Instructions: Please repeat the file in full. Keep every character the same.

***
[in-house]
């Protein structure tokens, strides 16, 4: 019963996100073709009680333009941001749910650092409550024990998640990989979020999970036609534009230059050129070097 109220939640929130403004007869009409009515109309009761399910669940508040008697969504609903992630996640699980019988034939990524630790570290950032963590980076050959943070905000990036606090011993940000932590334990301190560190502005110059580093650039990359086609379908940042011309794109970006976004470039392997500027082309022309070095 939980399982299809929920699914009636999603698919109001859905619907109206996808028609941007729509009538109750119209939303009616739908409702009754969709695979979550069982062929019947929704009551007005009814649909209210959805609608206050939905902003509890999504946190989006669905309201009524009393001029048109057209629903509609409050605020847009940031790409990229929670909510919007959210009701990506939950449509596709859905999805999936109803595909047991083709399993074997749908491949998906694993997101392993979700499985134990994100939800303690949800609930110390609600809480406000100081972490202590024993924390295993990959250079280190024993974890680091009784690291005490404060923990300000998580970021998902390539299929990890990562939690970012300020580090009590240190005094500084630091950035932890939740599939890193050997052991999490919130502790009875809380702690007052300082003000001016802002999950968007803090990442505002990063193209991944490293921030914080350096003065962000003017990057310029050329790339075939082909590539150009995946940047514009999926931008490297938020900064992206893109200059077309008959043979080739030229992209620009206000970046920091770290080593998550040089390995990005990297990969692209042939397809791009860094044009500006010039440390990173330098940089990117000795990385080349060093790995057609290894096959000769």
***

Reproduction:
[in-house]
């Protein structure tokens, strides 16, 4: 019963996100073709009680333009941001749910650092409550024990998640990989979020999970036609534009230059050129070097 109220939640929130403004007869009409009515109309009761399910669940508040008697969504609903992630996640699980019988034939990524630790570290950032963590980076050959943070905000990036606090011993940000932590334990301190560190502005110059580093650039990359086609379908940042011309794109970006976004470039392997500027082309022309070095 939980399982299809929920699914009636999603698919109001859905619907109206996808028609941007729509009538109750119209939303009616739908409702009754969709695979979550069982062929019947929704009551007005009814649909209210959805609608206050939905902003509890999504946190989006669905309201009524009393001029048109057209629903509609409050605020847009940031790409990229929670909510919007959210009701990506939950449509596709859905999805999936109803595909047991083709399993074997749908491949998906694993997101392993979700499985134990994100939800303690949800609930110390609600809480406000100081972490202590024993924390295993990959250079280190024993974890680091009784690291005490404060923990300000998580970021998902390539299929990890990562939690970012300020580090009590240190005094500084630091950035932890939740599939890193050997052991999490919130502790009875809380702690007052300082003000001016802002999950968007803090990442505002990063193209991944490293921030914080350096003065962000003017990057310029050329790339075939082909590539150009995946940047514009999926931008490297938020900064992206893109200059077309008959043979080739030229992209620009206000970046920091770290080593998550040089390995990005990297990969692209042939397809791009860094044009500006010039440390990173330098940089990117000795990385080349060093790995057609290894096959000769």